Your clothes work hard on the road, so aim for quality when deciding what to take. At a minimum, you should include these staples: 

  • Casual Clothing – Pack wash-and-wear clothes forwarm and cool weather. Grab a couple of sweaters, pants, and t-shirts/tanks and shorts for warmer days.
  • Sleep clothes and underwear – You might like to sleep in the buff, but you never know when you’ll have to exit your van quickly at night! Be prepared to throw something on if you need to.
  • Bathing Suit – or something that can double as swimwear, like lightweight shorts and a sports bra.
  • Outerwear – Choose 2-3 coats and jackets in different weights, like a windbreaker, fleece, and a puffy. Responsibly sourced down packs up small and insulates well, and synthetic down alternatives get better all the time.
  • Accessories – These van life accessories are key to extending your wardrobe in cooler weather. Gloves, a hat, and a scarf can add comfort and style to your winter wardrobe. Alpaca and wool will keep you warm, even when wet.
  • Rain Gear – Instead of relying on a cheap travel poncho, bring a decent raincoat to keep you dry (and warm) in inclement weather. Add rain pants if you’d like.
  • Something Dressy/Black – It doesn’t hurt to be prepared with something suitable for an unexpected wedding or a more somber occasion. Plus, you might want to dress up for a lovely dinner out now and then. Look for packable fabrics that don’t need ironing.
  • Footwear and Socks – Pack your favorite casual, all-around shoes plus some walking or hiking boots or shoes. Bring something a little nicer but still comfortable, like loafers or Mary Janes. Crocs or Chacos make excellent shoes for the shower and watersports.
  • Space Bags or Storage Cubes – Eagle Creek and Sea to Summit make soft storage cubes that fit in van-sized cabinets to organize your clothes. Vacuum bags save space, especially when storing bulky items and seasonal clothing (or your window covers).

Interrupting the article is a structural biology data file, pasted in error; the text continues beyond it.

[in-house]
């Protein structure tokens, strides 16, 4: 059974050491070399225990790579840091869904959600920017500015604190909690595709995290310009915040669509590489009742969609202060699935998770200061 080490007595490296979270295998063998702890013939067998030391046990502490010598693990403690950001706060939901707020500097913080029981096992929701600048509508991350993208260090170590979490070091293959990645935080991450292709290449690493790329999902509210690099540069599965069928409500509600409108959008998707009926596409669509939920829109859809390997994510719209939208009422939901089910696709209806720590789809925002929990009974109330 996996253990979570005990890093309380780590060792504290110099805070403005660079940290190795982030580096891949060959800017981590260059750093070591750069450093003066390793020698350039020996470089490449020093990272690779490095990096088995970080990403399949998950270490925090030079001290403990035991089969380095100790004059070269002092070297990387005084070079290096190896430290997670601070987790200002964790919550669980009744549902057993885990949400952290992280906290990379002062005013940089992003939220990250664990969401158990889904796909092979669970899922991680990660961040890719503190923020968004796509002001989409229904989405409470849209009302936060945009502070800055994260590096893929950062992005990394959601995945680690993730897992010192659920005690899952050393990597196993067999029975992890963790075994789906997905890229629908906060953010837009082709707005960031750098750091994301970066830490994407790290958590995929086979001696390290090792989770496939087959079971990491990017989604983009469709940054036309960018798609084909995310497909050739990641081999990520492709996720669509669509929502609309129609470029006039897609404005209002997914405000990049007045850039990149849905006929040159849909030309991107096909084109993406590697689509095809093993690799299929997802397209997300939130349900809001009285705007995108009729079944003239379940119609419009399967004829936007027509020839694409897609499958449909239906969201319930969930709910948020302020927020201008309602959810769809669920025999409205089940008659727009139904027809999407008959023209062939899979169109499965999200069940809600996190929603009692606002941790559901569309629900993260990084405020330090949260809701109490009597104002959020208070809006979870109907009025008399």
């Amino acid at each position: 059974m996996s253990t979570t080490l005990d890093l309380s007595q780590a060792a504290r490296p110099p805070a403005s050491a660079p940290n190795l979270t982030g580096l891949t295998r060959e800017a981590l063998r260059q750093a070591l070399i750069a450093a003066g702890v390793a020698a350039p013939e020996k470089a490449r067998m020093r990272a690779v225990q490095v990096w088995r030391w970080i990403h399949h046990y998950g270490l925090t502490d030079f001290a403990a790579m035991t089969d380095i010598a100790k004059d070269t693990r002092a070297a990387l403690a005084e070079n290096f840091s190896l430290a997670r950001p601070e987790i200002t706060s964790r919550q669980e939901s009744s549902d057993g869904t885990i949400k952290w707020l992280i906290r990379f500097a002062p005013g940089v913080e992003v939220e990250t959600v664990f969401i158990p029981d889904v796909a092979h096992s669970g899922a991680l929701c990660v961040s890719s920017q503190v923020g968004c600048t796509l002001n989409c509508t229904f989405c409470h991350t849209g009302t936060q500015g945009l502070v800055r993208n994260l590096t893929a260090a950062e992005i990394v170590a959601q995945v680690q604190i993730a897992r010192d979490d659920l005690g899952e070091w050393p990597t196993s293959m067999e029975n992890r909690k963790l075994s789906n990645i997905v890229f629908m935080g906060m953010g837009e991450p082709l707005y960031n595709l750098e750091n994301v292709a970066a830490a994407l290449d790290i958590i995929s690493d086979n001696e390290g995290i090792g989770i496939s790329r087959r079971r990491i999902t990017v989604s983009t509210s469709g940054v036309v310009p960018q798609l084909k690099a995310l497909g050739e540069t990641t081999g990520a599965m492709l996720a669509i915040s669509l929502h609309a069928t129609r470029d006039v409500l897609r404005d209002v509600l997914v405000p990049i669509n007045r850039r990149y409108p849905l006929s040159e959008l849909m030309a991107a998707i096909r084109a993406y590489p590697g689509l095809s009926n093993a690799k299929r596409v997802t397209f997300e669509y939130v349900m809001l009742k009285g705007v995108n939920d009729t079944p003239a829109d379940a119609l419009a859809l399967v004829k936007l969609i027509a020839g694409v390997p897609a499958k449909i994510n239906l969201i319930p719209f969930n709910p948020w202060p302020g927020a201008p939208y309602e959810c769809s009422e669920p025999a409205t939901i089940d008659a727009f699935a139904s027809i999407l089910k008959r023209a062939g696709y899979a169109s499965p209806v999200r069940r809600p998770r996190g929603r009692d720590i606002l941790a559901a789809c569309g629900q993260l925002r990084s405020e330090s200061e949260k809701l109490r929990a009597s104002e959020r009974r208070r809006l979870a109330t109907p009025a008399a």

Put Dirty Laundry in Its Place

@followthefosseys Washed clothes laid out to dry on campervan hood
Photo by @followthefosseys

You can hand wash your clothes or drop by a laundromat every week or so. Some campgrounds even have laundry facilities. Commercial machines can be hard on your clothing so if you have lots of delicates or technical fabrics, you may want to do them yourself.

  • Laundry Bag and Tote – Instead of a bulky basket, toss your dirty laundry in a folding tote or mesh bag to keep it separate from your fresh items. You can use the same gear to transport clothes and linens on laundry day. 
  • Laundry Detergent, Bleach, Stain Stick, and Dryer Sheets – Bring your own supplies. Choose your favorite brands in small packages and you’ll save a lot of money compared to high prices for the single-use packages sold in the laundromat. 
  • Wash Bucket and Clothesline – Fill a collapsible bucket (which has many uses) with warm water for handwashing, and use it to soak stains when needed. Elevate your hand washing with a Scrubba “hand washing machine” that packs up to fit in tiny spaces.

Van Life Storage & Organization

@theroadthroughmyeyes Camper interior with plants and kitchen storage organized neatly
Photo by @theroadthroughmyeyes

Tiny living can quickly become overwhelming when stuff is everywhere. That’s one thing I overlooked when starting my full-time van life adventure. It wasn’t long before I decided to make the rounds of Target, Tuesday Morning, and Home Goods to snag some organizers.

  • Trash Can – This little over-the-door trash bag holder is perfect for van life. All the other trash bins we tried were too big and bulky to keep in a cabinet. This one holds trash bags or grocery sacks and hides away to keep odors at bay.